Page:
Journal of Human Rights and Peace Studies 2 (2):pp. 2-29 (2016)
AbstractIn an era defined by events that continuously shake Fukuyama’s thesis according to which liberal democracy constitutes the end of History, there is need for a democratic ideal that puts the role of civic action at the heart of its justification. In this article, I argue that John Dewey’s democratic ideal understood as a matter of civic co-creation, where democratic pursuits are continually redefined by citizens through solving communal problems - not set by history, once and for all - provides a valuable response to this need. To this end, this article reconsiders Deweyan democracy by:(1) presenting it as a transformational process, in opposition to liberal democracy; (2) discussing Dewey’s conception of active citizenship as requiring more than mere political participation; (3) articulating Dewey’s democratic ideal as a form of applied social intelligence; (4) making explicit the pedagogical consequences of Deweyan democracy; and (5) interpreting it as a form of peaceful conflict resolution aiming at balance in inter-personal relationships.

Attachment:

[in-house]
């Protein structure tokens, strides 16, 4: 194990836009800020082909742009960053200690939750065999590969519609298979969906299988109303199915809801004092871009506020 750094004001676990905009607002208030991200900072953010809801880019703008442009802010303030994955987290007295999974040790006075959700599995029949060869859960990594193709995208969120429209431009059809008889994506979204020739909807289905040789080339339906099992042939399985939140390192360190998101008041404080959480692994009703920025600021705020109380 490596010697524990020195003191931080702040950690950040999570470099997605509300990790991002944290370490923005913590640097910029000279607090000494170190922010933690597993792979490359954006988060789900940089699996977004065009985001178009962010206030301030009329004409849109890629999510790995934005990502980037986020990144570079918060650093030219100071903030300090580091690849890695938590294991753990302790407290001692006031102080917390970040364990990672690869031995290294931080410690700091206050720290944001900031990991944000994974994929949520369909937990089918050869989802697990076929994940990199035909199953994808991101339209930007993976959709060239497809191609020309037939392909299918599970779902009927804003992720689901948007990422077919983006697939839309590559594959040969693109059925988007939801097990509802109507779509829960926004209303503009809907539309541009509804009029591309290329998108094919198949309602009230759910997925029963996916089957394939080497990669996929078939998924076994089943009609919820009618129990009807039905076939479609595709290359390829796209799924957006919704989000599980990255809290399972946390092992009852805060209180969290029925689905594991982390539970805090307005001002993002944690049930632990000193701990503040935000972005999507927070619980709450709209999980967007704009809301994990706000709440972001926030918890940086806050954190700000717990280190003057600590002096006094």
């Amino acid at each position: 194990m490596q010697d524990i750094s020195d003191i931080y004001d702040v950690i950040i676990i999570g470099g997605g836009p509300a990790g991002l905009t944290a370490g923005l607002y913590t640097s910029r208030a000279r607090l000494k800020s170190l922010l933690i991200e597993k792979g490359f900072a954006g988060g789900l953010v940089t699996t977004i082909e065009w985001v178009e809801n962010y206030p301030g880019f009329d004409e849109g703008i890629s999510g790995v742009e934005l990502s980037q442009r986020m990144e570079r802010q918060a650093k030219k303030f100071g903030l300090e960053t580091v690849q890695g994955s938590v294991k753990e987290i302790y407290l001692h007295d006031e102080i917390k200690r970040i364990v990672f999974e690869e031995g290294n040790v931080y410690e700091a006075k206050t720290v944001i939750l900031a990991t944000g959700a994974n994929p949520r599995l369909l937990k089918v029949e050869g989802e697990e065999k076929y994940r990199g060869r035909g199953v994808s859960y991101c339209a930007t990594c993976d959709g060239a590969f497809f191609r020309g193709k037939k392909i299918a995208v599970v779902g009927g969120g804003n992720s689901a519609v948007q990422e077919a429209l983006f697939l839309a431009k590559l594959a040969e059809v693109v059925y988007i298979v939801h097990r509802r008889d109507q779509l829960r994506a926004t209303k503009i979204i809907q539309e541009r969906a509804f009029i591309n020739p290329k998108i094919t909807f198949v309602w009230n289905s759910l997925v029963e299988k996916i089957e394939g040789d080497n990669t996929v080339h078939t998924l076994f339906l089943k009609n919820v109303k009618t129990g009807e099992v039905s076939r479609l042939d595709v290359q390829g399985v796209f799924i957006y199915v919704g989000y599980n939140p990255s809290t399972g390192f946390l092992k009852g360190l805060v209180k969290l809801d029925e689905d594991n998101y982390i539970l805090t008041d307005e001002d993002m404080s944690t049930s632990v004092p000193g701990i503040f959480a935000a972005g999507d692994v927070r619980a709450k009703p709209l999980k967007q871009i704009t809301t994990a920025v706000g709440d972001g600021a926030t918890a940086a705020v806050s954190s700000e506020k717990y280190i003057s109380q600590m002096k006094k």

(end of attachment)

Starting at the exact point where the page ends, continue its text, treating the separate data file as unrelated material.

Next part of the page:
Added to PP
Historical graph of downloads since first upload
This graph includes both downloads from PhilArchive and clicks on external links on PhilPapers.How can I increase my downloads?